It was about a week ago when I realized that summer was over and I’d missed it.

I learned this from the newspaper. My wife was reading the “Do This” column in last week’s MaineToday Magazine, and she let me know about the extensive summer “bucket list” that had been assembled by Shannon Bryan.

We had done absolutely nothing on the list, she told me, and we were out of time. She wasn’t kidding.

See an outdoor concert? No. Pick your own blueberries? No. Eat lobster in a lobster shack? No.

Hike a mountain, build a sand castle, go to a Sea Dogs’ game? No, no, no.

Eat dinner at a farm, climb aboard a sailboat, catch a movie at a drive-in, ride a bike around Peaks Island, eat fries on The Pier at Old Orchard Beach? No, no, no, no and no.

We even didn’t do a lot of stuff that wasn’t on the list: No Shakespeare in the park, no canoe trip, no listening to late-night West Coast baseball games on an AM radio.

We never even went to the beach.

There are already apples at the farmers market and football on TV, and my daughters are going back to college. Summer is over. How did I miss it?

You don’t need a newspaper to know that summer in Maine is precious and short.

Just eight weeks that are jammed between the Fourth of July and Labor Day. It’s what we look forward to all winter and all cold, rainy spring. Every summer day should be treasured, but, like saying goodbye to the people you love as if it’s the last time, that’s impracticable.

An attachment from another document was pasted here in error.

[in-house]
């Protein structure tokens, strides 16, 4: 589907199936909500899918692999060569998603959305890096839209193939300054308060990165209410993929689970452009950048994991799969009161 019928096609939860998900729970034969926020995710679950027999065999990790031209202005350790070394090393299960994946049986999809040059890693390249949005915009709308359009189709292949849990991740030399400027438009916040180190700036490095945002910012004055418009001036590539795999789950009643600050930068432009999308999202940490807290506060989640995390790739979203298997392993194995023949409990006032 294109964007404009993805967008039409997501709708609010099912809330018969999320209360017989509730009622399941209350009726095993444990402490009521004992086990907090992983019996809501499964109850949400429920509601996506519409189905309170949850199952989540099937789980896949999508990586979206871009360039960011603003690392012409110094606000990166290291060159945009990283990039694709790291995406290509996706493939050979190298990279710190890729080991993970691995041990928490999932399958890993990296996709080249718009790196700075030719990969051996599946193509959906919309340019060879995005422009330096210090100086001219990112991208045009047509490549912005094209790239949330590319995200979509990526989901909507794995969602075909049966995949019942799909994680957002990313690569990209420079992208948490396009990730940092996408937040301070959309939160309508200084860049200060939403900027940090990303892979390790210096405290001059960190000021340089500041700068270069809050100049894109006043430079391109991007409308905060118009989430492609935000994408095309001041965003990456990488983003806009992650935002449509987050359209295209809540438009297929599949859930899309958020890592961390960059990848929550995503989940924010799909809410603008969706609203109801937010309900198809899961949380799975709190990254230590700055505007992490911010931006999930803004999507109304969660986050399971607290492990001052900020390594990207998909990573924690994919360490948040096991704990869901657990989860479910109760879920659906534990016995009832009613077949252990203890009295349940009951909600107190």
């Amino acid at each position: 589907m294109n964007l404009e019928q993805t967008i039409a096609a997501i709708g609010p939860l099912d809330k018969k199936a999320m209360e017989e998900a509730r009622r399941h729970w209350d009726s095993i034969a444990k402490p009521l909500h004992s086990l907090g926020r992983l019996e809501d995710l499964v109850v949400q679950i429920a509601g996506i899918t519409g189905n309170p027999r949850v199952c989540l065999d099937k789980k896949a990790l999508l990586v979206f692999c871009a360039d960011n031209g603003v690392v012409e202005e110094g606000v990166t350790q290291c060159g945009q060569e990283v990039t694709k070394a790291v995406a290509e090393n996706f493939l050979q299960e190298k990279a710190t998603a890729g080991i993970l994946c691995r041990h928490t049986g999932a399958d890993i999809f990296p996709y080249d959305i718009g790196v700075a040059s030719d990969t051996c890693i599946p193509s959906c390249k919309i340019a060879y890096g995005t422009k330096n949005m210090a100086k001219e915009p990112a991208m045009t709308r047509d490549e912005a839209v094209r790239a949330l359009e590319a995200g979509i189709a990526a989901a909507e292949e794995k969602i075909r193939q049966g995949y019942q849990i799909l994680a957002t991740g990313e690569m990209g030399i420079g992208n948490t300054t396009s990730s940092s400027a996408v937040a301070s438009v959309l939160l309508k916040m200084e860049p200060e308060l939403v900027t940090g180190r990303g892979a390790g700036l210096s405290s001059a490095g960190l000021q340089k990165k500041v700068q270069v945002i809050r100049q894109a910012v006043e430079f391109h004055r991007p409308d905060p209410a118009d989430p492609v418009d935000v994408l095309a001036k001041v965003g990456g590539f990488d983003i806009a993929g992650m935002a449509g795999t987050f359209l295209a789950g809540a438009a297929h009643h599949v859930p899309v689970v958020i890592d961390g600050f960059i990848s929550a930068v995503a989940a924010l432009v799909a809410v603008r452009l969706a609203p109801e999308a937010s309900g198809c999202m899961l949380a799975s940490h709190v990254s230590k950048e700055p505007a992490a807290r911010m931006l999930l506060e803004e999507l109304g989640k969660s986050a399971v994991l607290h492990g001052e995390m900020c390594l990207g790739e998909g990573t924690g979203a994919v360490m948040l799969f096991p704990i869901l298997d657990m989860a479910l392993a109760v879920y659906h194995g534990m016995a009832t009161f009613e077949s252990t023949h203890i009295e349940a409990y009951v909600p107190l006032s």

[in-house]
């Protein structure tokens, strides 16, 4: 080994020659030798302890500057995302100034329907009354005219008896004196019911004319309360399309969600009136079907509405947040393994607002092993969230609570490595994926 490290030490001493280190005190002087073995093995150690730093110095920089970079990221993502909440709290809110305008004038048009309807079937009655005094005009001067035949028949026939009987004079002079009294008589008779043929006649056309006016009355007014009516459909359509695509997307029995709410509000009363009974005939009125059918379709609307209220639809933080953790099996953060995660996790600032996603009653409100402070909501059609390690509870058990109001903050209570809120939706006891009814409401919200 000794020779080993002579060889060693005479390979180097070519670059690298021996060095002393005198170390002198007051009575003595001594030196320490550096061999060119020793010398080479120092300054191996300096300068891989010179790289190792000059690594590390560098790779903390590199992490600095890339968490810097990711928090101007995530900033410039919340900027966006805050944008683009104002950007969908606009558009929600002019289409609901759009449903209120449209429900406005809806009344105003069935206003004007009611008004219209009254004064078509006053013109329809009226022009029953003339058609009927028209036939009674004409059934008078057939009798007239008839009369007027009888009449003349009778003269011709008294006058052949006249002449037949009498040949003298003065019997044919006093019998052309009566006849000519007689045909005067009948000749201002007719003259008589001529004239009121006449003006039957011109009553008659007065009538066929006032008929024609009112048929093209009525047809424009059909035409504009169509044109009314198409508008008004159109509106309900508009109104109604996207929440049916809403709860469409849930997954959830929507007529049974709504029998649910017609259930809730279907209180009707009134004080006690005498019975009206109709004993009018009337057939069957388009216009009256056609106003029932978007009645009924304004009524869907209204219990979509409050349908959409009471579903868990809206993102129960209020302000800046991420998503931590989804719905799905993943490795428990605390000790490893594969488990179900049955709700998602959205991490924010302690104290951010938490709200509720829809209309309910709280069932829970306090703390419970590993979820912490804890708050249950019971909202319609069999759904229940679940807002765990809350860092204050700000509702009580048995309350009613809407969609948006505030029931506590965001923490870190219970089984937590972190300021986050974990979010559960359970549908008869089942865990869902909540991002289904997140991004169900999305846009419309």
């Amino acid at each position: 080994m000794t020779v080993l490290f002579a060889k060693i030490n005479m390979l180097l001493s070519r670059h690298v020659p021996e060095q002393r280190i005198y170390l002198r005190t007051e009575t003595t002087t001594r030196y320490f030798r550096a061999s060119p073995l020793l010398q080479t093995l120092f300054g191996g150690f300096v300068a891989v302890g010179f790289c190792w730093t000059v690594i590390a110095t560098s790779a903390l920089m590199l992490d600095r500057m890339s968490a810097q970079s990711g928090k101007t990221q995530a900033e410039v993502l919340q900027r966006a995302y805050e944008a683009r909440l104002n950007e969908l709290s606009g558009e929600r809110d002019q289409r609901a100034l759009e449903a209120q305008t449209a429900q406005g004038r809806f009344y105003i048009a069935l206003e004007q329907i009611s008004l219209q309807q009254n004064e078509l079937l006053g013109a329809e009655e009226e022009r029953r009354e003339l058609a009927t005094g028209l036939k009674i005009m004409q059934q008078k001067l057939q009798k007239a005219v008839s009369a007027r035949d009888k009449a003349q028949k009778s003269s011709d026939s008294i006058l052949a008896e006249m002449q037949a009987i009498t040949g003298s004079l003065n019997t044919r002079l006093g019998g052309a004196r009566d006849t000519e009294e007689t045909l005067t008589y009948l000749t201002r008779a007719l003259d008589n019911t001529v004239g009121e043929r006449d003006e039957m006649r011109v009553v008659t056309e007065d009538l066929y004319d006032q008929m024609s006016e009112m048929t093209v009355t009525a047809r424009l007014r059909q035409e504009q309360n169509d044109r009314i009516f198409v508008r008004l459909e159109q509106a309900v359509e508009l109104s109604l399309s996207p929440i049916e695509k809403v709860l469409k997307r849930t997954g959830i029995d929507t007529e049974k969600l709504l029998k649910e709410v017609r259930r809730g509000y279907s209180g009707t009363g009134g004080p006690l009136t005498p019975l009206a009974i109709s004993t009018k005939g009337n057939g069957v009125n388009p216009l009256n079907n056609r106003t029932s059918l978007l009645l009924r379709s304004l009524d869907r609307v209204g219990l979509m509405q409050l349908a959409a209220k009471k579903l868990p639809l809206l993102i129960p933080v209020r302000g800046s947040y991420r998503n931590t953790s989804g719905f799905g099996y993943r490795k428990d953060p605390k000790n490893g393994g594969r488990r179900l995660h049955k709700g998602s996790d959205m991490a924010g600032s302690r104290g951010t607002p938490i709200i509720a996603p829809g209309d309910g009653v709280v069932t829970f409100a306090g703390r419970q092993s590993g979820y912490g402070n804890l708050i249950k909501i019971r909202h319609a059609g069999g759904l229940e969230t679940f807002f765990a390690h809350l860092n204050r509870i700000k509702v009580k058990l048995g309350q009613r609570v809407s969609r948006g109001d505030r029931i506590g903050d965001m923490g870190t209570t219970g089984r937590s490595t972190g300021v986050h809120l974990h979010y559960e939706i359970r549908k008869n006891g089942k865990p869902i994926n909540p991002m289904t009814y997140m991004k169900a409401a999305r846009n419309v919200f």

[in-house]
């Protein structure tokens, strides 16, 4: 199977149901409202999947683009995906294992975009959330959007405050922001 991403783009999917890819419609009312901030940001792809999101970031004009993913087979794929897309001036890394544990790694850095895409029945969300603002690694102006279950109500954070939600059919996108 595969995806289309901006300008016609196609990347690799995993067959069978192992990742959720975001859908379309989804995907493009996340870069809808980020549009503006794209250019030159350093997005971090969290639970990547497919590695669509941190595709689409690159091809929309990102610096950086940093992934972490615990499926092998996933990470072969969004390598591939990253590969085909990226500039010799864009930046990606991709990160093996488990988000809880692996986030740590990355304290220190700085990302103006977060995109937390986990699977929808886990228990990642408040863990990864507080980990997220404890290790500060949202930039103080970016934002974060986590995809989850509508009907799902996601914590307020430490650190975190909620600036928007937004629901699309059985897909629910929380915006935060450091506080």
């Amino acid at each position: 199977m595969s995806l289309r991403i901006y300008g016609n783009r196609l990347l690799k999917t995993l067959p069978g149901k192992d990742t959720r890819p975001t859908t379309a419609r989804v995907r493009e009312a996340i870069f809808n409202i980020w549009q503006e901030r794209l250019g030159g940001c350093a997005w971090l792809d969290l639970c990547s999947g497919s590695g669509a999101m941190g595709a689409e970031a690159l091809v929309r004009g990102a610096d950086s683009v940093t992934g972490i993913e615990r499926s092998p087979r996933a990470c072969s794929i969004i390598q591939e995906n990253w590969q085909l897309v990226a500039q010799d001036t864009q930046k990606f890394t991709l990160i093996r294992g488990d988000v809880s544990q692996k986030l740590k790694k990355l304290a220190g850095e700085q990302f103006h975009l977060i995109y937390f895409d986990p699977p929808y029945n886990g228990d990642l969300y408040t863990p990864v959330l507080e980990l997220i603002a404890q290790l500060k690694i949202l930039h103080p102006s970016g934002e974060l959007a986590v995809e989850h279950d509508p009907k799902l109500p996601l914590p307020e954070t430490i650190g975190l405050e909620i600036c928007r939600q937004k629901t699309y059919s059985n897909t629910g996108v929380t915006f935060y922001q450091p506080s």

When I was a kid, I had a three-month summer vacation with one long, empty day following another. I never felt any obligation to “do anything” to make sure I didn’t miss summer: You couldn’t miss it. It was enormous. Now summer is something I fit in before and after work and on weekends. Five days off in the beginning of August, and then it’s gone.

Days like that should be spent wisely.

That’s why the “bucket list” was so disturbing. How did I spend my summer days?

It wasn’t all work:

Just walking around without a heavy coat and boots was a treat. So was drinking coffee in my pajamas while sitting on the front stoop.

We had a barbecue on the Fourth of July, and when the guests all ran down the hill to see the fireworks, I hung out with my wife and daughters, listening to the crackles and booms and watching the flashes in the sky.

The four of us were together for four days in August, at a friend’s camp in Raymond. We swam in a pond, ate dinner on a screened porch and told stories – familiar ones from me and new ones from the girls.

Our younger daughter was home all summer between her freshman and sophomore years of college. She started by spending a few weeks in bed, claiming that she was “looking for a job.”

And then she shocked us by actually finding one at a neighborhood grocery store. She became a model employee and is going back to school with money in the bank. Go figure.

She kept me up to date on late breaking news, like the rap beef between Meek Mill and Drake – you know, the one that culminated in some furious tweets and an exchange of diss tracks? We agree that Drake prevailed without question.

She left Tuesday, and unless my life takes an unexpected turn, I will never live in a household with a teenager again.

There were some great days over the years and some less-than-great ones, but now it’s over and I’ll be getting my pop culture news from The New York Times. How sad.

Her sister is home for two weeks before starting her senior year of college. We’ll be saying goodbye to her soon, too. We seem to be saying goodbye a lot.

So, even with five days of August left, I can’t get used to the idea that I let summer get away from me.

Would I feel this gloomy if I had gone for a bike ride on Peaks or eaten a meal on a farm? Probably.

That’s how summer is here: It’s precious and short.

No matter how much you do, there’s never going to be enough.